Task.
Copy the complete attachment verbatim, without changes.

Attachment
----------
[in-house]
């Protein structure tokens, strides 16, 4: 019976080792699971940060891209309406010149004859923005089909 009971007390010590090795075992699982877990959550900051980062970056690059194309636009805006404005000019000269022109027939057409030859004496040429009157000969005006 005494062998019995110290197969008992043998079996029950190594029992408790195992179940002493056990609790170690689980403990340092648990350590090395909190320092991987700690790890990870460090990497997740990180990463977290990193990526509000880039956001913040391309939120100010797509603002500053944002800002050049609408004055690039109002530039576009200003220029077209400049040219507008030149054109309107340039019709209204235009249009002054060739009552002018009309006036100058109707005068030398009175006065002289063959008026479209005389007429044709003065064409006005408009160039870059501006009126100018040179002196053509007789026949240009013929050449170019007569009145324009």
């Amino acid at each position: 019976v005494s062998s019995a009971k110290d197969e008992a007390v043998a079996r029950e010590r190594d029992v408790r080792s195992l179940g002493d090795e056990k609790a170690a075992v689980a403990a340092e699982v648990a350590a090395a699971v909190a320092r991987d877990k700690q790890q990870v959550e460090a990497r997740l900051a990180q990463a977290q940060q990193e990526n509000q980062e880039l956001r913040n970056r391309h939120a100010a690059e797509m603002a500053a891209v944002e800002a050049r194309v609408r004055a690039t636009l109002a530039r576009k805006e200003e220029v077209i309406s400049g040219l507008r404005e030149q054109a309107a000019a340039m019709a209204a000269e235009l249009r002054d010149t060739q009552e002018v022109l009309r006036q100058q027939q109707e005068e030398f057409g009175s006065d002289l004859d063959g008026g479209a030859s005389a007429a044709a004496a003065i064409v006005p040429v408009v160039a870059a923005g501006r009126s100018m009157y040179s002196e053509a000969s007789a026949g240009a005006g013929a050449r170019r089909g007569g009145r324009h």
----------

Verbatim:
[in-house]
């Protein structure tokens, strides 16, 4: 019976080792699971940060891209309406010149004859923005089909 009971007390010590090795075992699982877990959550900051980062970056690059194309636009805006404005000019000269022109027939057409030859004496040429009157000969005006 005494062998019995110290197969008992043998079996029950190594029992408790195992179940002493056990609790170690689980403990340092648990350590090395909190320092991987700690790890990870460090990497997740990180990463977290990193990526509000880039956001913040391309939120100010797509603002500053944002800002050049609408004055690039109002530039576009200003220029077209400049040219507008030149054109309107340039019709209204235009249009002054060739009552002018009309006036100058109707005068030398009175006065002289063959008026479209005389007429044709003065064409006005408009160039870059501006009126100018040179002196053509007789026949240009013929050449170019007569009145324009």
């Amino acid at each position: 019976v005494s062998s019995a009971k110290d197969e008992a007390v043998a079996r029950e010590r190594d029992v408790r080792s195992l179940g002493d090795e056990k609790a170690a075992v689980a403990a340092e699982v648990a350590a090395a699971v909190a320092r991987d877990k700690q790890q990870v959550e460090a990497r997740l900051a990180q990463a977290q940060q990193e990526n509000q980062e880039l956001r913040n970056r391309h939120a100010a690059e797509m603002a500053a891209v944002e800002a050049r194309v609408r004055a690039t636009l109002a530039r576009k805006e200003e220029v077209i309406s400049g040219l507008r404005e030149q054109a309107a000019a340039m019709a209204a000269e235009l249009r002054d010149t060739q009552e002018v022109l009309r006036q100058q027939q109707e005068e030398f057409g009175s006065d002289l004859d063959g008026g479209a030859s005389a007429a044709a004496a003065i064409v006005p040429v408009v160039a870059a923005g501006r009126s100018m009157y040179s002196e053509a000969s007789a026949g240009a005006g013929a050449r170019r089909g007569g009145r324009h």